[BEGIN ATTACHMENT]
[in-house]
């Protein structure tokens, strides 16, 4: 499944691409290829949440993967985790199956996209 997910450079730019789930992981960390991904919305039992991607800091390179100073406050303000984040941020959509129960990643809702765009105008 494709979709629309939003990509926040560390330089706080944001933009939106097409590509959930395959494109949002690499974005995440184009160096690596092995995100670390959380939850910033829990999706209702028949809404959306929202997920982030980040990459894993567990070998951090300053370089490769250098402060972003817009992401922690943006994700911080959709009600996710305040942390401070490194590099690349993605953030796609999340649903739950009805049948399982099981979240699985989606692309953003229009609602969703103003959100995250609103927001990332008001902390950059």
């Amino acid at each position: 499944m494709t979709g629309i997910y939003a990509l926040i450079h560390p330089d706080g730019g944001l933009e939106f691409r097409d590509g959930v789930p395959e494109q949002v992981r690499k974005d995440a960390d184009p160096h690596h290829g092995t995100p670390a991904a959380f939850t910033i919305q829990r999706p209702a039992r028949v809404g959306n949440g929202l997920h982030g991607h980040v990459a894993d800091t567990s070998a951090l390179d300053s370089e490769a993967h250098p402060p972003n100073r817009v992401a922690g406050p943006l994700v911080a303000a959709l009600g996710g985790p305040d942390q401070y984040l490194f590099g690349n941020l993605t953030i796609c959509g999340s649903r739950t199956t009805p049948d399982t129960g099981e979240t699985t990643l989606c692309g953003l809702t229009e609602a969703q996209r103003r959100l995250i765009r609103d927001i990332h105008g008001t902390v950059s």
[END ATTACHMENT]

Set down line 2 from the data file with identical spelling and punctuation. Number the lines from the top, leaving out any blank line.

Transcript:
């Protein structure tokens, strides 16, 4: 499944691409290829949440993967985790199956996209 997910450079730019789930992981960390991904919305039992991607800091390179100073406050303000984040941020959509129960990643809702765009105008 494709979709629309939003990509926040560390330089706080944001933009939106097409590509959930395959494109949002690499974005995440184009160096690596092995995100670390959380939850910033829990999706209702028949809404959306929202997920982030980040990459894993567990070998951090300053370089490769250098402060972003817009992401922690943006994700911080959709009600996710305040942390401070490194590099690349993605953030796609999340649903739950009805049948399982099981979240699985989606692309953003229009609602969703103003959100995250609103927001990332008001902390950059």